Not rated, but if any movie that involved mass carnage was made for kids, it's the Godzilla franchise. But wait! If there has ever been a Godzilla movie that has osmething offensive, it's probably going to be this one. Man, it's uncomfortable as can be, but there's just a mess of Blackface in this movie. I've never really associated Blackface than any culture other than America, but Japan apparently is very cool with Blackface.
DIRECTORS: Ishiro Honda and Tom Montgomery
I can't believe the Kong mashup happens so early! These collisions of franchises should take forever to get to. I'm entirely basing this on my gut and on Zatoichi movies. I mean, the current Godzilla franchise only had two movies before getting to Godzilla vs. Kong. I would say that they are just mirroring the original franchise with the new stuff, but we've already met Ghidora and Mothra, so that can't be an absolute thing.
I should absolutely read the history of this movie before writing this blog. King Kong vs. Godzilla was half an American movie, half a Japanese movie. My Criterion disc told me so. *insert snooty laughter here* Now, I have all kinds of theories that a quick Google search could probably solve. Did Japan make a King Kong vs. Godzilla movie that played differently? If so, why isn't thta movie on the Criterion disc? *snooty laughter* Did Japan start to make a movie and then America decide to make the footage work? Was it always planned to be split in half? Either way, the result is the stereotype we get about Godzilla movies, in the sense that they are poorly dubbed and barely function as films. That sounded harsh. It probably sounded harsh because it was harsh. I'm actually getting kind of cool with Godzilla movies. Maybe just watching enough of them has made me interested in the subject matter. Maybe the expectations of these movies has been so lowered that I can appreciate them for the serialized nonsense that they are.
For all my bluster that films need to be vulnerable and have a message, by this point in the franchise --only movie three! --it seems like the Godzilla movies have lost all of the relevancy that the first Gojira movie held so closely to the chest. I liked the allegory behind Godzilla. I liked that the Japanese were making entertainment while scolding the world on its use of atomic weapons. Now, I'm aware that since I'm seeing the American perspective on King Kong vs. Godzilla, I can't say that the Japanese have lost their messaging through the need to make fun monster movies. But the casualness of which people jump to the atomic bomb seems almost irresponsible. Listen, the crux of my argument lies on the notion that the Godzilla movies have lost their souls, but that makes for fine entertainment. I am aware that the people who say "Drop the bomb" on Godzilla are either evil or wrong. But when the notion of atomic destruction is used casually by people who know firsthand what the bomb is all about, it's a bit uncomfortable.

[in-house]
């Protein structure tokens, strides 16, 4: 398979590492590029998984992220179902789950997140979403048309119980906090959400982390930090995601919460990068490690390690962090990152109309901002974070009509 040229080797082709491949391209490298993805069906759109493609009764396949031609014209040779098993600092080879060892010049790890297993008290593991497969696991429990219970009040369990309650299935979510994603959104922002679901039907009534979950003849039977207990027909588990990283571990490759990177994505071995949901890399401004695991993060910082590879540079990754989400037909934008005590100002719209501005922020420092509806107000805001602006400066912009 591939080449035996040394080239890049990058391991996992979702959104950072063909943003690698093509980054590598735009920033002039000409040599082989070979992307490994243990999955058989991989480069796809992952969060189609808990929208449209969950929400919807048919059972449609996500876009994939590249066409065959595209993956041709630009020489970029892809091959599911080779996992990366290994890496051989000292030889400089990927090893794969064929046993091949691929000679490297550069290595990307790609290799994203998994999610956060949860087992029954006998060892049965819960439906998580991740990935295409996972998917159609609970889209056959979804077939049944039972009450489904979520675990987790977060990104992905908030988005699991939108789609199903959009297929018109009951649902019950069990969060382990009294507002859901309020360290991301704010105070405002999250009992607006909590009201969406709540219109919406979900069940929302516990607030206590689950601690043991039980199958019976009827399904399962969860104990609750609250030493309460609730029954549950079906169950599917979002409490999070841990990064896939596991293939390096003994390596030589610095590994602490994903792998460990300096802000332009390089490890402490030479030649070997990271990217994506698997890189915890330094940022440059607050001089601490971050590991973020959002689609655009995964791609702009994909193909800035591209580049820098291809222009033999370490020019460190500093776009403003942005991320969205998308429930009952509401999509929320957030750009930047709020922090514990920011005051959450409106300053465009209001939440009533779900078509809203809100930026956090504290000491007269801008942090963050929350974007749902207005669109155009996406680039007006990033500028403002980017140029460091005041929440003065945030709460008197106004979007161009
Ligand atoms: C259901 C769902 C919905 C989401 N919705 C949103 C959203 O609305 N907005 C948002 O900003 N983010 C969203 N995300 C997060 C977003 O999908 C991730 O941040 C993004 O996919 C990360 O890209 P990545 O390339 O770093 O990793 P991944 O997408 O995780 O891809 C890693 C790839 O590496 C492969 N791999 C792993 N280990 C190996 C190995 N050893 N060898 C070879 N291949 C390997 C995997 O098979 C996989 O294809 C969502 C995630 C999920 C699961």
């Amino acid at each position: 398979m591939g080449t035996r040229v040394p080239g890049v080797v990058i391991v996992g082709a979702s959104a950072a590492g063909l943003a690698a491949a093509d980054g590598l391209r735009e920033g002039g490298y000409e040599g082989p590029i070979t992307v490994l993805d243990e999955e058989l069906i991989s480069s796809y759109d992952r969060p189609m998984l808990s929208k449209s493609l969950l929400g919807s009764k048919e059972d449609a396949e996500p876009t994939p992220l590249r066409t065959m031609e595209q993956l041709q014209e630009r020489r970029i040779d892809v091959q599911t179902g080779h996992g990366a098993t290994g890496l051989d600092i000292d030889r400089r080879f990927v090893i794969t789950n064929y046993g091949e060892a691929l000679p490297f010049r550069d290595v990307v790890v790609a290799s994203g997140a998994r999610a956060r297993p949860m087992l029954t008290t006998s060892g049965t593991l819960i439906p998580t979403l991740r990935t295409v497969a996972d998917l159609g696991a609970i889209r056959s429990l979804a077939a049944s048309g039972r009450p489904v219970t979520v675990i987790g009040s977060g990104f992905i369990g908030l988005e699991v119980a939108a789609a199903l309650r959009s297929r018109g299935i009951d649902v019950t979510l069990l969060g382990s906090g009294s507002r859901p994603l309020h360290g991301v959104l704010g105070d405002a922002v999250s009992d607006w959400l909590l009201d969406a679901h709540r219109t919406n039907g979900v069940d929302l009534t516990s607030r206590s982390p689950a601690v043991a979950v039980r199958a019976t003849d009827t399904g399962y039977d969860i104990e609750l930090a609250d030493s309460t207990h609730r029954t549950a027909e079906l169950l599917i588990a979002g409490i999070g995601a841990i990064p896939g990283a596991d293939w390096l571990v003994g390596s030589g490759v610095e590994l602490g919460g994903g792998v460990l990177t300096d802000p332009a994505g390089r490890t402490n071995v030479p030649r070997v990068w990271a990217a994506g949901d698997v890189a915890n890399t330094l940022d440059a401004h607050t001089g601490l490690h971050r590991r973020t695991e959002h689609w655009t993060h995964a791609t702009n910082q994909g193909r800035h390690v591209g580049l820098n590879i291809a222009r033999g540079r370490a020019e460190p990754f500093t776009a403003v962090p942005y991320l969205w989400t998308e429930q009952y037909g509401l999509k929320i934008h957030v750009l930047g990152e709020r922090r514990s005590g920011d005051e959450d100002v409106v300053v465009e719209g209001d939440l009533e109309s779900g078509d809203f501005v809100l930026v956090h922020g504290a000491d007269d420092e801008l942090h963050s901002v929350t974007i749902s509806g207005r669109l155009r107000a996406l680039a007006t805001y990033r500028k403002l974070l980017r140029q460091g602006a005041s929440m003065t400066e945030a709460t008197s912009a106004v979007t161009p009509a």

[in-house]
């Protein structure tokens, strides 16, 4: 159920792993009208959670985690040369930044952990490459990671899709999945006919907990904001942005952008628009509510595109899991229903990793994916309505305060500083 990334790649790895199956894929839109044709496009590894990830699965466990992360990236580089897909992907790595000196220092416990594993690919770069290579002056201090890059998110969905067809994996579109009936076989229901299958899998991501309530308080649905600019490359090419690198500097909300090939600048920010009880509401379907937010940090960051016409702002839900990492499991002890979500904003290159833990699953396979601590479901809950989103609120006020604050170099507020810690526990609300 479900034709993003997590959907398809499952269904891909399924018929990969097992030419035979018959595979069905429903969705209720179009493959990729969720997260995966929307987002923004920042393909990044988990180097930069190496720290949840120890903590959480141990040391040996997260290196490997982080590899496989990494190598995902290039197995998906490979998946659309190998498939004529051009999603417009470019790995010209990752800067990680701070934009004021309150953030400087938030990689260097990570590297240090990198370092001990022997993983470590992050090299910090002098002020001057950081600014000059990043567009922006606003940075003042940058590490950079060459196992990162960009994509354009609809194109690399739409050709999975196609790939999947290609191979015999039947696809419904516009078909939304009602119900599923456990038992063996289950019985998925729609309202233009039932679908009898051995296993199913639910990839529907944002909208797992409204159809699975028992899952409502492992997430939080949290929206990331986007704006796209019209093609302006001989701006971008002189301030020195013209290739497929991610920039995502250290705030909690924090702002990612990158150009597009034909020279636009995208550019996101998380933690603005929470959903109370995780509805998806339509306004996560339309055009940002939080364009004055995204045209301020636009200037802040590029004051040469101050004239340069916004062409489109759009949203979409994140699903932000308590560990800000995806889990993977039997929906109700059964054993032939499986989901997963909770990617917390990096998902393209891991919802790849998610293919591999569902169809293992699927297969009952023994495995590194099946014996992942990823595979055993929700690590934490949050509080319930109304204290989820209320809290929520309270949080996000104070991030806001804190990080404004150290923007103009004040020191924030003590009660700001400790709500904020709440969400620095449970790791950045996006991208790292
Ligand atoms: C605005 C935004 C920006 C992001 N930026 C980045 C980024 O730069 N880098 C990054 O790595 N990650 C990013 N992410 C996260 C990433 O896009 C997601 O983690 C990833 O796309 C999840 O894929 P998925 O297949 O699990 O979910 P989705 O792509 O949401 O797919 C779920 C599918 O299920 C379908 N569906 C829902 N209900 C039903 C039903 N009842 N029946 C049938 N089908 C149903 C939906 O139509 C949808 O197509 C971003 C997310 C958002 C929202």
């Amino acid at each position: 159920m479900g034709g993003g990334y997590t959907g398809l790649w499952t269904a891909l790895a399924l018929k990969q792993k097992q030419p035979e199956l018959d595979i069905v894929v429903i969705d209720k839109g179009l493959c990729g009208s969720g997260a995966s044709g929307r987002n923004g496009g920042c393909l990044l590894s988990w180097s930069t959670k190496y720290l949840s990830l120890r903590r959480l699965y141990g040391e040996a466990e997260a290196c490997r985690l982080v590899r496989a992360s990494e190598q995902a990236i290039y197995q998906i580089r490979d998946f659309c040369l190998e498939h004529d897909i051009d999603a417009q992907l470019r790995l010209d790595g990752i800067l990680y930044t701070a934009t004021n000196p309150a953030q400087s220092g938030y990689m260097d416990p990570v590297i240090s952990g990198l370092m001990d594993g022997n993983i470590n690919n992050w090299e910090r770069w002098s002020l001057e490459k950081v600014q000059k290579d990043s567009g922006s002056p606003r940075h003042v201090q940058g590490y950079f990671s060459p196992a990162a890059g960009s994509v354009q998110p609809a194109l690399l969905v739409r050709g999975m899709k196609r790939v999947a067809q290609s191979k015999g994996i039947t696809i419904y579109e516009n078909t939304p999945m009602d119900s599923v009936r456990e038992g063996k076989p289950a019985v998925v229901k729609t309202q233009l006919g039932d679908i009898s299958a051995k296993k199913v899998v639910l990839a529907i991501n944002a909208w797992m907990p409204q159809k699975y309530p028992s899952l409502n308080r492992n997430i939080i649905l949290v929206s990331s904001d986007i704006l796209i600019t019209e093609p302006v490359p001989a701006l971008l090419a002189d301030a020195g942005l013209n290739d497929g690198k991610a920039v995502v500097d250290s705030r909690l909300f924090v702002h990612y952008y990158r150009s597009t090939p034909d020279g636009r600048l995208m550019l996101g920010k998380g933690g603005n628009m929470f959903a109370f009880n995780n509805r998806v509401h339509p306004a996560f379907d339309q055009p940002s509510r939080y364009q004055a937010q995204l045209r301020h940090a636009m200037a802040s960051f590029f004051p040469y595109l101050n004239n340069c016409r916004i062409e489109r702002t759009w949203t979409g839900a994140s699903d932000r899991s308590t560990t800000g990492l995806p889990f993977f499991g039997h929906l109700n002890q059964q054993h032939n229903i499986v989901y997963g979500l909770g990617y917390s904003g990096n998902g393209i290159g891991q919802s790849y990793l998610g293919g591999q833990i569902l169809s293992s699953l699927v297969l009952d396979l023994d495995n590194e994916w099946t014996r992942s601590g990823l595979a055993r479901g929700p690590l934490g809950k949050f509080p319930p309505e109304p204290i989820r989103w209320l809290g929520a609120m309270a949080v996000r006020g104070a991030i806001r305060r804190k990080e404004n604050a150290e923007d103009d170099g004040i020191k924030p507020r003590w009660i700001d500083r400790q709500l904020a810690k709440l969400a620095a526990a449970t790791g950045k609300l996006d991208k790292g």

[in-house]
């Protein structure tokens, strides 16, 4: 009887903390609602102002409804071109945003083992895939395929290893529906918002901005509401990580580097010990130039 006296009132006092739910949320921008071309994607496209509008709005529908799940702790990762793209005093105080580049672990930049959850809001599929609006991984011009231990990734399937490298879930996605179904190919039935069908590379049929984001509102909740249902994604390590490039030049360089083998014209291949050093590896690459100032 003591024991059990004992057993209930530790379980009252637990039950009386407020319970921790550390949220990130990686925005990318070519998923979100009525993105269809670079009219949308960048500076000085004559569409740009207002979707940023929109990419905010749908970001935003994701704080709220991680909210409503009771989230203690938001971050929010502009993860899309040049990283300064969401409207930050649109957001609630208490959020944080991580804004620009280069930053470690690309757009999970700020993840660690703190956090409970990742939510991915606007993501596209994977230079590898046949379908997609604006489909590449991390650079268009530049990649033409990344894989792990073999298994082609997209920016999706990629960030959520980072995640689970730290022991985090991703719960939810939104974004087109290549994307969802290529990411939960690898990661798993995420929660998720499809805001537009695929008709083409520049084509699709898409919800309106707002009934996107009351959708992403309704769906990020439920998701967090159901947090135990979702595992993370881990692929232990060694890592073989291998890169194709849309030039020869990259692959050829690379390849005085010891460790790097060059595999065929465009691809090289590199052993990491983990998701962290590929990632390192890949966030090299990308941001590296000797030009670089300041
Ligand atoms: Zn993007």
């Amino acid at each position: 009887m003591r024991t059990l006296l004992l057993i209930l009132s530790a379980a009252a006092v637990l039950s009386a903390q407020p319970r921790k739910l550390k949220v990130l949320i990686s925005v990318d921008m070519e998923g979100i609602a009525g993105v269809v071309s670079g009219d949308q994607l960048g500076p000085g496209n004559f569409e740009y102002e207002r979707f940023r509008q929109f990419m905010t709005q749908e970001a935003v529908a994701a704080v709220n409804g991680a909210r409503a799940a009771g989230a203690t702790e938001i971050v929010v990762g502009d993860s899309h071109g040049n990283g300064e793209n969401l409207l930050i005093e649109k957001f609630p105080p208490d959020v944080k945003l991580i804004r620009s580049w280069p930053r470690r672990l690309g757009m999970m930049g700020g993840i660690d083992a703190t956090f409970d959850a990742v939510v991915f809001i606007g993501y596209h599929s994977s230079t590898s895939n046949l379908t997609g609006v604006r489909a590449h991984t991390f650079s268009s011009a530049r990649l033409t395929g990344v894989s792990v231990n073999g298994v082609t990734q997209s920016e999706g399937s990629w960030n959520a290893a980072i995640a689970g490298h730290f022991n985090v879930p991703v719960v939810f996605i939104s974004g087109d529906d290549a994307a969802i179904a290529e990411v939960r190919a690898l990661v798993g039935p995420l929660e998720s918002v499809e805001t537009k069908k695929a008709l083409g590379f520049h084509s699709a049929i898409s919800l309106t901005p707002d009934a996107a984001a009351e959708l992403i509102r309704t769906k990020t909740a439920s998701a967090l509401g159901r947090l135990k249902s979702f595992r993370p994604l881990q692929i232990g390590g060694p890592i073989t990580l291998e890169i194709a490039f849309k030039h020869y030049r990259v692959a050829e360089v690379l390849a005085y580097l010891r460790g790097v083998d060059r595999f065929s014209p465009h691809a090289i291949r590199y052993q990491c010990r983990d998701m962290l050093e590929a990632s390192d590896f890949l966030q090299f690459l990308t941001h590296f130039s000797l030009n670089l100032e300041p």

Remind me to talk about Blackface. I need to do that. I did a little bit in the MPAA section, but Blackface needs to get addressed. I'm still talking about the quality of the movie right now, so I need to discuss that first. King Kong vs. Godzilla makes so little sense as a concept. Because artistry is going downhill, so is quality of film. Yeah, I thought the movie was going to look worse than it did. That didn't mean that it didn't look really bad. But I'm more concerned about the shortcuts taken in a movie like this. Man alive, King Kong vs. Godzilla relies heavily on archetypes to get ideas across shorthand. I'm putting everything on the shoulders of Mr. Tako right now. He's not the only one, but Mr. Tako is representative of how lazy this movie was. I mean, this is borderline a clown in this movie. He's Jar Jar Binks (with all due respect to the actor who played Jar Jar Binks) in a Godzilla movie. There's literal jumping up and down in frustration. He is wacky and where did this come from? But do you know what archetypes are allowed to do that grounded characters can't do? Anything they want. The Mr. Takos of this movie excuse so much insane behavior that when the grounded characters do stupid things, it makes you forget them.
I think we need an example. I think it was Fumiko that does this. If it isn't, I'm so sorry. I was not paying attention to names during this movie. I allowed my brain to go completely numb for the monster fighting movie. For the sake of argument, Fumiko goes looking for another character in Hokkaido (which is pronounced correctly by an English-speaking Japanese character, but no other dubbed Japanese characters). It's stupid that she's going. All reports are that Godzilla is about to attack Hokkaido for the majority of the film. Ignore the fact that she's a moron for going to Hokkaido. It might be a noble and selfless character trait to look for someone who might be lost in the city. After all, I've never attacked other characters in other franchises for pulling an equivalent card. But do you know what doesn't make sense? There's a train going to Hokkaido. So much of the news has been about evacuating Hokkaido before Godzilla makes landfall that I'm pretty sure that any train headed for the town would be cancelled. But because this moment is excused because we have a bunch of Mr. Takos running around doing dumb stuff all the time. We tend to forget basic plot stuff when it comes to this.